An Amazing Video of Water Bombers at Work
Canadair CL 415 Water Bomber

Canadair CL 415 Water Bomber

We saw this video on Facebook posted by the Hancock family from Sudbury of water bombers coming down to the Key River to fill up to fight the Parry Sound 33 forest fire which is minutes away from the river. They got a front row seat.

We wanted to find out more about the water bombers in question and found some amazing facts about the water bombers used by the MNR here in Ontario.

In 1944, Carl Crossley, who was stationed in Temagami at the Ontario Provincial Air Service base (OPAS) thought that if planes could drop bombs on cities, as was done during WWII, why couldn’t they be used to drop water on fires? He experimented with a 45 gallon drum strapped onto the open front cockpit his Fairchild KR-34. The following year he put out a small fire in Elk Lake using this method. Unfortunately further testing was abandoned.

The idea of water bombers wasn’t expanded upon until 1957 when another pilot, Tom Cooke, flew out of the OPAS base in Sault Ste. Marie in a DH Otter with an aerial waterbombing pickup and delivery system. By himself, he successfully controlled a mile-wide fire in the Sudbury District.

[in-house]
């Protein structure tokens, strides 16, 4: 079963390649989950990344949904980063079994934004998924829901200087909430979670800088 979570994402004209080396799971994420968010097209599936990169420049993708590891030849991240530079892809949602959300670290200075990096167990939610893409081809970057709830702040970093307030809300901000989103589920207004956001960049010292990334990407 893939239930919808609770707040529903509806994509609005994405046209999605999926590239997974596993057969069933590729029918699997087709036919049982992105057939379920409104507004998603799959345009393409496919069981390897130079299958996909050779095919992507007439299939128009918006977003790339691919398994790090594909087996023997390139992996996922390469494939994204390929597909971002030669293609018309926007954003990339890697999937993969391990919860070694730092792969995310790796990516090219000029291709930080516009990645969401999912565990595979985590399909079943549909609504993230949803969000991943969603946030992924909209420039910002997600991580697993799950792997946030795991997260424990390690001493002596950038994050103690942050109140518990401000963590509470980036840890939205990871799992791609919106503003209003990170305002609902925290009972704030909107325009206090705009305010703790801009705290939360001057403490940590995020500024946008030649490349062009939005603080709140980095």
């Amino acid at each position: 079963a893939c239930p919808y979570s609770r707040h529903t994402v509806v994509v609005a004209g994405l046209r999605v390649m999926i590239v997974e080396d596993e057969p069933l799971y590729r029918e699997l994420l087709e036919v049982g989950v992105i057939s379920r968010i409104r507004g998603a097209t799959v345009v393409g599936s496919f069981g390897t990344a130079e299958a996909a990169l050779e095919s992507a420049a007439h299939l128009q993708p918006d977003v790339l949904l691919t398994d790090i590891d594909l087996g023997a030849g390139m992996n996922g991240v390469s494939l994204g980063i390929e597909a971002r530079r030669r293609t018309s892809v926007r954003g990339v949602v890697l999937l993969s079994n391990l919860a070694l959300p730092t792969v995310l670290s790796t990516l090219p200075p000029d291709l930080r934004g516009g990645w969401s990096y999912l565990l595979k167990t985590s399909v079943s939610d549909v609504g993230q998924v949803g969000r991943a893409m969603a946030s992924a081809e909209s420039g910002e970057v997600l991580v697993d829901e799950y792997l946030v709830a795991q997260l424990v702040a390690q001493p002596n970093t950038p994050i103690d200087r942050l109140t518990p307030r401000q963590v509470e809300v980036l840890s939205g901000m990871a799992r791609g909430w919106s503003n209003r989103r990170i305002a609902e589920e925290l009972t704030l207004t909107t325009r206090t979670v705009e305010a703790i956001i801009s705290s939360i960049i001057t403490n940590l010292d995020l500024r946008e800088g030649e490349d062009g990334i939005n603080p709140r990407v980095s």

Today the MNR in Ontario uses the Canadair 415 water bombers, as shown in the video above, and here’s a bit of trivia for you.

  • The Canadair 415 costs about $35 million and can hold a crew of two people and eight passengers unless the water tanks are removed in which case it can hold 30 passengers.
  • Maximum cruise speed is 376 km/h at 5000 ft.
  • If the fire is less than a mile away from the water source, the water bomber can make 30 drops in an hour dispensing 184,100 litres of water in an hour.
  • The Canadair can hold 6160 litres of water so with full fuel and water tanks and people its maximum lift off weight is 20,865 kg.
  • The plane needs 664 m to land on water and 844 m to take off on water.
  • It takes 12 seconds, travelling at 130 km/h, to scoop up full tanks of water.
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